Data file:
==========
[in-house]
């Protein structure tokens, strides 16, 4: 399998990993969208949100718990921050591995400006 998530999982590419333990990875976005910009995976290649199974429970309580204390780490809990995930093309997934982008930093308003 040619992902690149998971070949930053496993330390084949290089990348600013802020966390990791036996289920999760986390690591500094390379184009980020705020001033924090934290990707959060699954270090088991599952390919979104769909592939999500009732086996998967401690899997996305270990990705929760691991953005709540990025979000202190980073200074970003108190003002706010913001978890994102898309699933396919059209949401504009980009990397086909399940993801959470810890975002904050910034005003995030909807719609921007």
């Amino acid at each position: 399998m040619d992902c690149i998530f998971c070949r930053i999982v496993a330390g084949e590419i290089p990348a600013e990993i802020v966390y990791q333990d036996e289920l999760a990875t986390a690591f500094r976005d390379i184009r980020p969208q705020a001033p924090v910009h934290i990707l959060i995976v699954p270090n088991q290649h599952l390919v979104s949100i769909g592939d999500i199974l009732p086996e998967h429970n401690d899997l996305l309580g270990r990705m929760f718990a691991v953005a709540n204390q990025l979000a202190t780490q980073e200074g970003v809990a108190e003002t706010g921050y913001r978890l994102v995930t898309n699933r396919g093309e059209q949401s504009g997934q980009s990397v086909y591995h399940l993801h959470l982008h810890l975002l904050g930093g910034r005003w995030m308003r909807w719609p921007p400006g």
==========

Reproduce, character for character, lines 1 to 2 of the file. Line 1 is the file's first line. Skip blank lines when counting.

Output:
[in-house]
């Protein structure tokens, strides 16, 4: 399998990993969208949100718990921050591995400006 998530999982590419333990990875976005910009995976290649199974429970309580204390780490809990995930093309997934982008930093308003 040619992902690149998971070949930053496993330390084949290089990348600013802020966390990791036996289920999760986390690591500094390379184009980020705020001033924090934290990707959060699954270090088991599952390919979104769909592939999500009732086996998967401690899997996305270990990705929760691991953005709540990025979000202190980073200074970003108190003002706010913001978890994102898309699933396919059209949401504009980009990397086909399940993801959470810890975002904050910034005003995030909807719609921007």